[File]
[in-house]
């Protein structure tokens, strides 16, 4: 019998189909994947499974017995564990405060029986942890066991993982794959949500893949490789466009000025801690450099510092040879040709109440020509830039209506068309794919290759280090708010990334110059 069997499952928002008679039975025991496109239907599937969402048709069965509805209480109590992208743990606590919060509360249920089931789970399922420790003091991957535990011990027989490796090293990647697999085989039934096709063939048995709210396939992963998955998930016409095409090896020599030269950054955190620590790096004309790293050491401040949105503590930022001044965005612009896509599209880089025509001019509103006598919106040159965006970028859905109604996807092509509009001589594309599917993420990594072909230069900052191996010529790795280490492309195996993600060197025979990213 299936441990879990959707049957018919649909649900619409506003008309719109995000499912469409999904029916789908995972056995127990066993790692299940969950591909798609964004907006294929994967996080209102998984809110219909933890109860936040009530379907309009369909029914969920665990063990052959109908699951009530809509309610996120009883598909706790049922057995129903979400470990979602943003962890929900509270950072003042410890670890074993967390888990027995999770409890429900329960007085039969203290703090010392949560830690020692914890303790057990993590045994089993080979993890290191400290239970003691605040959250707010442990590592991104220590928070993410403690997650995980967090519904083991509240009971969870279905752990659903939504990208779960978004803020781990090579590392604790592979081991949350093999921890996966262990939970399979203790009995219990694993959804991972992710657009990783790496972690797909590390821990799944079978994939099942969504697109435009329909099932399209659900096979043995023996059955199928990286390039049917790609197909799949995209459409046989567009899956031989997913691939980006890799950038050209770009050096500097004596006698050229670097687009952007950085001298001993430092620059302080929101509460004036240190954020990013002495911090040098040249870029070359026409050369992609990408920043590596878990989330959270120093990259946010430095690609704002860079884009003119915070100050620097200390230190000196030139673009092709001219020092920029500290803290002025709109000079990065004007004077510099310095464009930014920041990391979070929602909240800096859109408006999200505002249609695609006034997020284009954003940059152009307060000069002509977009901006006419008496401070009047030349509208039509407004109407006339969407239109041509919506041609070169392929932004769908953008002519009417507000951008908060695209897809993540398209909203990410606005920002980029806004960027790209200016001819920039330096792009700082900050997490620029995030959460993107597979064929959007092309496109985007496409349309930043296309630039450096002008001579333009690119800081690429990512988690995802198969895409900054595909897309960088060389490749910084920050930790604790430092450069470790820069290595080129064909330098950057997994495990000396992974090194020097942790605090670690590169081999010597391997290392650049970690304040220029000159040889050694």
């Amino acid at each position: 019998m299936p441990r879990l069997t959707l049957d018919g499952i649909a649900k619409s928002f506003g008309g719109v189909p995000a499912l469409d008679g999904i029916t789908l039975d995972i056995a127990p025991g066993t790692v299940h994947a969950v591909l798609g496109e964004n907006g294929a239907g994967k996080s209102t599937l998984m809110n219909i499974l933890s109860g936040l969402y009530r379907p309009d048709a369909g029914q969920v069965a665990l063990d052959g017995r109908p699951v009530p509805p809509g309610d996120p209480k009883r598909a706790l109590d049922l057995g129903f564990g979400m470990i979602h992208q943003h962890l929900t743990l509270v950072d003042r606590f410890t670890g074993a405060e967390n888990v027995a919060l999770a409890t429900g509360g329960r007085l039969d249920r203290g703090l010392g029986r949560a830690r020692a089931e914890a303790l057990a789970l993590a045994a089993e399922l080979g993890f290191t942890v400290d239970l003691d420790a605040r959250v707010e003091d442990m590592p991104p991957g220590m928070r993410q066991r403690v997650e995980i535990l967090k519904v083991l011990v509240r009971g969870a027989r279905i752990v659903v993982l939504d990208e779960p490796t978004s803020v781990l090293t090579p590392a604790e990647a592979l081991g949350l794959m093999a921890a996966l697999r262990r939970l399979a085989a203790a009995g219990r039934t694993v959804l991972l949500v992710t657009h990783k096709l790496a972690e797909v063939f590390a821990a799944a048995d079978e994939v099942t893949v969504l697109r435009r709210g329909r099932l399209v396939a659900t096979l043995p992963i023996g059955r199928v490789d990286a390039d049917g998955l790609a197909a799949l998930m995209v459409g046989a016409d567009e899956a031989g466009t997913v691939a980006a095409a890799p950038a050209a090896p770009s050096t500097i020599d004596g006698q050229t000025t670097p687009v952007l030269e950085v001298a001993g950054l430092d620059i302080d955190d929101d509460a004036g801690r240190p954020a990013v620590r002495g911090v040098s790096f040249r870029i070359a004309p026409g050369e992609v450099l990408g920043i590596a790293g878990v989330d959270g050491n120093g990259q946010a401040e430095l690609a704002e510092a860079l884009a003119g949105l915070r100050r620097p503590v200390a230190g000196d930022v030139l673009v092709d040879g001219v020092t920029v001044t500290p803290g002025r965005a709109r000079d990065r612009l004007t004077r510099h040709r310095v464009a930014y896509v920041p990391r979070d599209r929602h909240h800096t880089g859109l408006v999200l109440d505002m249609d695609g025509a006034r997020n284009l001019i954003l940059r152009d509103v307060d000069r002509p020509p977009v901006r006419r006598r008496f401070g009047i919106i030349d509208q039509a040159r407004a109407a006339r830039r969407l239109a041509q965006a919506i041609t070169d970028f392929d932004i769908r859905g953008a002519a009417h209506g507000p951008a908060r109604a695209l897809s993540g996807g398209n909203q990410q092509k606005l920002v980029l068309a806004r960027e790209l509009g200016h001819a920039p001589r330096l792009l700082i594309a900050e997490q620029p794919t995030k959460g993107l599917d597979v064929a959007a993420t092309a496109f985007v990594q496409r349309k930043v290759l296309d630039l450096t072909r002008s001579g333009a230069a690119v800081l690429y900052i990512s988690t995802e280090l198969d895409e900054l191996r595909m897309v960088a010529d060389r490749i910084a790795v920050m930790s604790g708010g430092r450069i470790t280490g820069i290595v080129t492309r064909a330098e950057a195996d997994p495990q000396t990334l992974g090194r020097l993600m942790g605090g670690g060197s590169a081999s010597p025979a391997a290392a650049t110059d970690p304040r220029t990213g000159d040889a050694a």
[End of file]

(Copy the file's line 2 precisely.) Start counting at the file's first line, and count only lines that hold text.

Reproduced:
């Protein structure tokens, strides 16, 4: 019998189909994947499974017995564990405060029986942890066991993982794959949500893949490789466009000025801690450099510092040879040709109440020509830039209506068309794919290759280090708010990334110059 069997499952928002008679039975025991496109239907599937969402048709069965509805209480109590992208743990606590919060509360249920089931789970399922420790003091991957535990011990027989490796090293990647697999085989039934096709063939048995709210396939992963998955998930016409095409090896020599030269950054955190620590790096004309790293050491401040949105503590930022001044965005612009896509599209880089025509001019509103006598919106040159965006970028859905109604996807092509509009001589594309599917993420990594072909230069900052191996010529790795280490492309195996993600060197025979990213 299936441990879990959707049957018919649909649900619409506003008309719109995000499912469409999904029916789908995972056995127990066993790692299940969950591909798609964004907006294929994967996080209102998984809110219909933890109860936040009530379907309009369909029914969920665990063990052959109908699951009530809509309610996120009883598909706790049922057995129903979400470990979602943003962890929900509270950072003042410890670890074993967390888990027995999770409890429900329960007085039969203290703090010392949560830690020692914890303790057990993590045994089993080979993890290191400290239970003691605040959250707010442990590592991104220590928070993410403690997650995980967090519904083991509240009971969870279905752990659903939504990208779960978004803020781990090579590392604790592979081991949350093999921890996966262990939970399979203790009995219990694993959804991972992710657009990783790496972690797909590390821990799944079978994939099942969504697109435009329909099932399209659900096979043995023996059955199928990286390039049917790609197909799949995209459409046989567009899956031989997913691939980006890799950038050209770009050096500097004596006698050229670097687009952007950085001298001993430092620059302080929101509460004036240190954020990013002495911090040098040249870029070359026409050369992609990408920043590596878990989330959270120093990259946010430095690609704002860079884009003119915070100050620097200390230190000196030139673009092709001219020092920029500290803290002025709109000079990065004007004077510099310095464009930014920041990391979070929602909240800096859109408006999200505002249609695609006034997020284009954003940059152009307060000069002509977009901006006419008496401070009047030349509208039509407004109407006339969407239109041509919506041609070169392929932004769908953008002519009417507000951008908060695209897809993540398209909203990410606005920002980029806004960027790209200016001819920039330096792009700082900050997490620029995030959460993107597979064929959007092309496109985007496409349309930043296309630039450096002008001579333009690119800081690429990512988690995802198969895409900054595909897309960088060389490749910084920050930790604790430092450069470790820069290595080129064909330098950057997994495990000396992974090194020097942790605090670690590169081999010597391997290392650049970690304040220029000159040889050694």